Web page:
The Active Real-time Database: A New Approach to the Design of Complex Distributed Control Systems
By Dave Stoneham and Dr. Nigel Day
Any “real-world” system must take input data of some kind, process it and respond to it. At some point in the application this data needs to be stored. The major difference in real-time systems is that the data storage lifetime can be very short. Often it is felt to be easier to just hold it in local or global variables. This approach was acceptable until the applications became too complex.
Designs based on distributed client-server configurations are being used more often when dealing with complex real-time embedded applications development. Typical examples might be an electric utility`s distribution grid monitoring and control system or an automatic meter reading system.
In many cases, servers require information or services from other servers either at a peer or lower level, leading to multiple-tier client-server architectures. Unless databases of some form are adopted as critical system components, data within a system can become so scattered that several major problems surface:
It is difficult to divide system development across a team of engineers if those engineers need to share the stored data.
It is more difficult to build systems with predictable performance and behavior, as individual developers may often handle the data in ways that may be incompatible with another developer`s use of the same data. This is particularly problematic when several items of data must be updated to represent one action especially if the action fails when only partially complete.
It becomes very difficult to maintain the system, as engineers must determine where any data is stored. If the data is structured, then it is difficult to modify with the assurance that other areas of the system are not being affected.
However, one of the major problems hindering the acceptability of such database techniques in real-time applications is the perception–often correct–that commercial databases are developed for a host environment with large amounts of memory, never-ending disk space and infinite processing resource. The complete opposite to the world real-time system designers and developers generally live in.
Indeed, most commercial systems were originally batch oriented with no requirement to give instant response to any input. They collected all input data, processed it and output it in some other form usable by either humans or the next batch run. While such systems are now moving more towards providing instant and interactive response to users, they still show clear signs of their batch processing systems` origin.
The main problem with finding a suitable database is that those most commonly available are built for the commercial, high volume data processing applications and are not suitable for real-time work. Requirements of a real-time embeddable database that distinguish it from those commonly available for commercial systems must be specified (Table 1).
Some of the requirements that must be considered for use in real-time applications are:
1. Data Model. With all the various databases in existence, the relational database is still by far the most popular. Object oriented databases have not been readily adopted, as predicted a few years ago, because they are generally more difficult to access and pure object oriented development strategies have failed to deliver the promised savings. It is clear that some mix of the two worlds is the most advantageous approach. There is, however, no clear definition of such a data model. The term object-relational has often been used, but does not define the exact capabilities.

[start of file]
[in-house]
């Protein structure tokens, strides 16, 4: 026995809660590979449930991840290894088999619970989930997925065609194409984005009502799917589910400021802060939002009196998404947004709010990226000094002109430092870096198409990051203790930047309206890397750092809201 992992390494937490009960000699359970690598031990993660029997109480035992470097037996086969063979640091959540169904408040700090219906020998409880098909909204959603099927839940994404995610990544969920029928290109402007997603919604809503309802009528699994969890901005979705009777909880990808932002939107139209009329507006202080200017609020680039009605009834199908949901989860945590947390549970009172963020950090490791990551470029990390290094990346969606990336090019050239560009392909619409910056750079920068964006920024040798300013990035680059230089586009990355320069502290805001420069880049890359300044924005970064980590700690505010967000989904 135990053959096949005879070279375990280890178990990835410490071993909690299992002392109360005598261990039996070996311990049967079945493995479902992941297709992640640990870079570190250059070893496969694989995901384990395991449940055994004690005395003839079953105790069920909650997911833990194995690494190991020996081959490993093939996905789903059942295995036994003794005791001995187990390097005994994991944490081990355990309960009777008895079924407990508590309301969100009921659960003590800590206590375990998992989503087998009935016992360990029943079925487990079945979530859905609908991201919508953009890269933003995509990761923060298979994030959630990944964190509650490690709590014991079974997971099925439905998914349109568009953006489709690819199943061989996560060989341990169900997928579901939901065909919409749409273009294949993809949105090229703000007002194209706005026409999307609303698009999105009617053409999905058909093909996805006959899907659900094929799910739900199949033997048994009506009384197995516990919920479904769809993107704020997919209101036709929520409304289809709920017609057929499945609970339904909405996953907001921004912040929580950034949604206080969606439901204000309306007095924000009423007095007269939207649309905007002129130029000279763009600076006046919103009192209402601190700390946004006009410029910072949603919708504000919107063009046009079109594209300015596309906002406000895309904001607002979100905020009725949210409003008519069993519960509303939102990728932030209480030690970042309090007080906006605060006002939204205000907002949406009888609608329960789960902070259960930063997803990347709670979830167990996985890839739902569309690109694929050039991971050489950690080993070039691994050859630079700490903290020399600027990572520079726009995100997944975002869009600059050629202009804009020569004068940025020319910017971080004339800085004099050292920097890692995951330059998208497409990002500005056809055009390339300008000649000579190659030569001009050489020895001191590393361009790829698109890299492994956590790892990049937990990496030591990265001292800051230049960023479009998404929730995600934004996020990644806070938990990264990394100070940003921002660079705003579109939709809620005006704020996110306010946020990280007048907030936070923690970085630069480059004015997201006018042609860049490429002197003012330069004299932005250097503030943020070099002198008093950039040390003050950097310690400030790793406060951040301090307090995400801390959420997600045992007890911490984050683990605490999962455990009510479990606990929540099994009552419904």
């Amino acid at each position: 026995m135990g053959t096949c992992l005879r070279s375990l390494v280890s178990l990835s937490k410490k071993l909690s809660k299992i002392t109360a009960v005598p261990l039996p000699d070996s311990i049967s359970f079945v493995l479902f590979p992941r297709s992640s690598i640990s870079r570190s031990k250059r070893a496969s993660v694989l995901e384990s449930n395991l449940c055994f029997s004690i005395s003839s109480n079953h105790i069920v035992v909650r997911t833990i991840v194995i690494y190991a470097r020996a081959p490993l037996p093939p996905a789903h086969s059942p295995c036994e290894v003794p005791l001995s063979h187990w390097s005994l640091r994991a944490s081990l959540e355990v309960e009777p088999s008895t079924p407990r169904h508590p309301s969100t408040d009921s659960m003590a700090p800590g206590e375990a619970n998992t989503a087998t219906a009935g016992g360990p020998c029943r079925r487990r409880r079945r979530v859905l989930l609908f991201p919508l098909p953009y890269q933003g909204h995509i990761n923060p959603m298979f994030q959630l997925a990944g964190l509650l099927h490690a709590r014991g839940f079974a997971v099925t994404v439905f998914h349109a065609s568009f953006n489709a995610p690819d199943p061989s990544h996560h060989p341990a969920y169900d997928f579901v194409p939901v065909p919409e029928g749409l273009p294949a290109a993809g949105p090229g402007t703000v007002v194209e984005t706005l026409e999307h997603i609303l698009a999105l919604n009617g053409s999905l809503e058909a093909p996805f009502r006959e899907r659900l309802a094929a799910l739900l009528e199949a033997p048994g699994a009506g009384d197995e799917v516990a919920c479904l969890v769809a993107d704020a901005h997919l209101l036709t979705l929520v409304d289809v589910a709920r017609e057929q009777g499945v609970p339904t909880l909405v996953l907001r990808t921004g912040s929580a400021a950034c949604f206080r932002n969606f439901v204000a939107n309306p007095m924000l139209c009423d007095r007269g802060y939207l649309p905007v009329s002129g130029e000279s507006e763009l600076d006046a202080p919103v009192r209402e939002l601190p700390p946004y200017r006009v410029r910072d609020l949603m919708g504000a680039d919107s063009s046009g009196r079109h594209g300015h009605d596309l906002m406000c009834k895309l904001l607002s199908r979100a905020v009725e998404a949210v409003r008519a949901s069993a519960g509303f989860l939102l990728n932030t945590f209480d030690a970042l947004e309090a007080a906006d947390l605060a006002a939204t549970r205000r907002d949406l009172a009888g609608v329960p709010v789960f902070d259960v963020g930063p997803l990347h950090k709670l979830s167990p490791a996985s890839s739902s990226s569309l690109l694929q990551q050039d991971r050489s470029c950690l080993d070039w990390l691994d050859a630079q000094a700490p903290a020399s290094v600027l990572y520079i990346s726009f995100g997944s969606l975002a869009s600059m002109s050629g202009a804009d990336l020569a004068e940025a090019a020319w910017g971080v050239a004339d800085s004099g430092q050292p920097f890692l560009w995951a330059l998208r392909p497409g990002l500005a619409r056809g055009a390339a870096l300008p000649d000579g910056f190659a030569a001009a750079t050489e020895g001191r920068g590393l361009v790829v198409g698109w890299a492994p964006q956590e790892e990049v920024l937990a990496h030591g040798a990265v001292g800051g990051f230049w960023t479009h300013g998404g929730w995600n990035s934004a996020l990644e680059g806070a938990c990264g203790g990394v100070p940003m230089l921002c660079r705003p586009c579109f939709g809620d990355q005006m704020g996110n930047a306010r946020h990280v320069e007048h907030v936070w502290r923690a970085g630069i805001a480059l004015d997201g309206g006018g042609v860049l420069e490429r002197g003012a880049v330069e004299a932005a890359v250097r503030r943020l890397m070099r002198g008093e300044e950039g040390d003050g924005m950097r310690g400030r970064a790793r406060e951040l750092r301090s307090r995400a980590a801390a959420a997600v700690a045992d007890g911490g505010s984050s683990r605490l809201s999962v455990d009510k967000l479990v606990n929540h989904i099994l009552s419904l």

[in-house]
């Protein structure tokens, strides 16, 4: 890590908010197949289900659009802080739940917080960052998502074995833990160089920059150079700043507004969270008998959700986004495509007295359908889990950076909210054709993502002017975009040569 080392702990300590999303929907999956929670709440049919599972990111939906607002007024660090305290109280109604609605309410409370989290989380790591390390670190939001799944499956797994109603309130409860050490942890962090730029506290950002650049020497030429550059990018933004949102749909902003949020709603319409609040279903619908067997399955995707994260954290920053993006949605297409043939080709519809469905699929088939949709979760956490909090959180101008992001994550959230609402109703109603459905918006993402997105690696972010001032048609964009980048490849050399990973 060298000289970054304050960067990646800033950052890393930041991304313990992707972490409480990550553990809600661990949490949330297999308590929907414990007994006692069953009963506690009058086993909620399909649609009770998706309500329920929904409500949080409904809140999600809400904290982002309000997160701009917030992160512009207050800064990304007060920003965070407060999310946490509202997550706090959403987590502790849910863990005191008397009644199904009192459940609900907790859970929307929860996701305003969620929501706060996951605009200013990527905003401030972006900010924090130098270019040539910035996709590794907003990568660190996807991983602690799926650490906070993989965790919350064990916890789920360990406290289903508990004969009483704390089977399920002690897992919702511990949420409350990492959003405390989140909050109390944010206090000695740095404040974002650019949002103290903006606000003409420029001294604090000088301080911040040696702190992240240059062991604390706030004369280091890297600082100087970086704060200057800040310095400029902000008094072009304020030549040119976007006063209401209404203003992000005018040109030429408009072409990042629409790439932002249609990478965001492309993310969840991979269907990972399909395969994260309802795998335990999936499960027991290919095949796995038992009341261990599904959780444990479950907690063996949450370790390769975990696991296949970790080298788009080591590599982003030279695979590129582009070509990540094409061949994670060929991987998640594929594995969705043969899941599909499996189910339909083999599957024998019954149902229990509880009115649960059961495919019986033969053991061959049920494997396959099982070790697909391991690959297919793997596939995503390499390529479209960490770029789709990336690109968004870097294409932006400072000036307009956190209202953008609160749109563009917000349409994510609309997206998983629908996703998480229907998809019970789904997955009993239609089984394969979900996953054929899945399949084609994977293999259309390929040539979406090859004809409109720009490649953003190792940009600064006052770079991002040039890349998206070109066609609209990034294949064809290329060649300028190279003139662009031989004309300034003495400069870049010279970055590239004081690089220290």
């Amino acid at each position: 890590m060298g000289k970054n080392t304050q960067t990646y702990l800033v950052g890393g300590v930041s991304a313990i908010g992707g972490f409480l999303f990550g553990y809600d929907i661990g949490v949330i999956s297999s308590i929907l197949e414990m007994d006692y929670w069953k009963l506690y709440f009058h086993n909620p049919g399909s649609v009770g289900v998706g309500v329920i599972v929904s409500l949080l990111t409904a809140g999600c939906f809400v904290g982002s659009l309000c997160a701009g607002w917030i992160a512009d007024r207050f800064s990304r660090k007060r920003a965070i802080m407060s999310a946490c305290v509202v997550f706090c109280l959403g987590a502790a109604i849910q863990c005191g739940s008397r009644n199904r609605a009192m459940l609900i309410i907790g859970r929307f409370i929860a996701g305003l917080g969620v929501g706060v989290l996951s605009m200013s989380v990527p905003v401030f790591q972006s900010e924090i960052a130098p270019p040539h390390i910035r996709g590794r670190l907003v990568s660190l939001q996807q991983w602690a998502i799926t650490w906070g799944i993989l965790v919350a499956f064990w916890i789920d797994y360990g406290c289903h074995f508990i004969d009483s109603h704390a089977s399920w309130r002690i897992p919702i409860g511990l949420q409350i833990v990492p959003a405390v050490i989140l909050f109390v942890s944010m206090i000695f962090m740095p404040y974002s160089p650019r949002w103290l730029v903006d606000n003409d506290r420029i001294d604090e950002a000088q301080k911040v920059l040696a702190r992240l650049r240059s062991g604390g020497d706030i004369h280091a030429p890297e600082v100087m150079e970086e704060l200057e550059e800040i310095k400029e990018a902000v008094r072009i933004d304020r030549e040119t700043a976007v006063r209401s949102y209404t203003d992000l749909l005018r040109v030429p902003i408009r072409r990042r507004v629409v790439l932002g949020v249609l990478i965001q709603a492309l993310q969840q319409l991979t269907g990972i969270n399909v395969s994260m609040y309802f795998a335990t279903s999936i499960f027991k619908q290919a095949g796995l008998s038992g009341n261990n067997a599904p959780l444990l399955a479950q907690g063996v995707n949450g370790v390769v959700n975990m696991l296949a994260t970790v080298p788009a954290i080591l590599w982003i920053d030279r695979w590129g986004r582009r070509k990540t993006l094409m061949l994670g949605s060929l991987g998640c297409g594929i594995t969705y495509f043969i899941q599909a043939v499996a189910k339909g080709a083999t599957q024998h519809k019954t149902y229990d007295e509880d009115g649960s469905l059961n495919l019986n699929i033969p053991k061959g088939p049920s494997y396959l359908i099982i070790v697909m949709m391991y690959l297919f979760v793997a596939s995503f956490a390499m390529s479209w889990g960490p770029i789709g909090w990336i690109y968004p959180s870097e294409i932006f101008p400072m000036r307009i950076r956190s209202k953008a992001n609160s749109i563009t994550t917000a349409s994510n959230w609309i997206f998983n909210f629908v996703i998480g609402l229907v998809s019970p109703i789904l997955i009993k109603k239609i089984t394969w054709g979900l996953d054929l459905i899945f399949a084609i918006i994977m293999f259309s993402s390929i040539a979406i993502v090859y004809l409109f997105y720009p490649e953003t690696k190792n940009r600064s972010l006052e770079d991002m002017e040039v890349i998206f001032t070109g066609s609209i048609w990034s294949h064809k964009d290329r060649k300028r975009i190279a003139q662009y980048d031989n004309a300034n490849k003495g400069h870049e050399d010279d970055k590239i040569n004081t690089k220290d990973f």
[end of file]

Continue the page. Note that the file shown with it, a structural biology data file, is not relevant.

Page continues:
2. Speed. It is often a requirement for embedded systems` operations to be performed in a few milliseconds, even microseconds. Speed is everything. Any database designed for real-time systems must be able to achieve hundreds or even thousands of simple updates per second to be useful. To achieve the desired performance, it is almost certain that the whole database must reside in memory. It is very important for the database to be designed with this in mind. A commercial database running from cache memory is not the same, as it will still be optimized for clustering data on disk to reduce access time. If the database is designed for memory residency, many optimizations can be performed when all the data and index information is available in a consistent manner. Unlike disk-based databases, there are no penalties for positioning. In addition, references (foreign keys, etc.) can be implemented as direct memory pointers and bypass indexes. Any database running in memory must also have the ability to store enough information on disk, or some other permanent storage, so that it can recover data that must persist over a system shutdown or failure. This should be some form of snapshot and journal process.
3. Active Queries. Most commercial databases are still passive by nature, in that the only way to note if the data changes from a client point of view is to query (poll) it. This one feature alone makes most databases unsuited for use in real-time systems. The problem is simple: The faster the response required, the more frequently the data must be polled. If no data is changing, then the system is busy processing without achieving anything. What is really needed is a system where the database itself notifies client processes immediately of any changes. Even better is to give the client the data that has changed and thus avoid a subsequent query from it to establish what has changed. This would require an active, or persistent, SQL query that once instantiated, supplies the client with the initial result set and further delta information as, and when, the data changes. These deltas need only include sufficient information to maintain the dataset for the client and would comprise record/object attributes and notification of new or deleted records/objects. Lastly, any internal operations that the database can perform such as incremental housekeeping or application integrity tasks should also be triggered instantaneously by data change rather than relying on periodic data polling.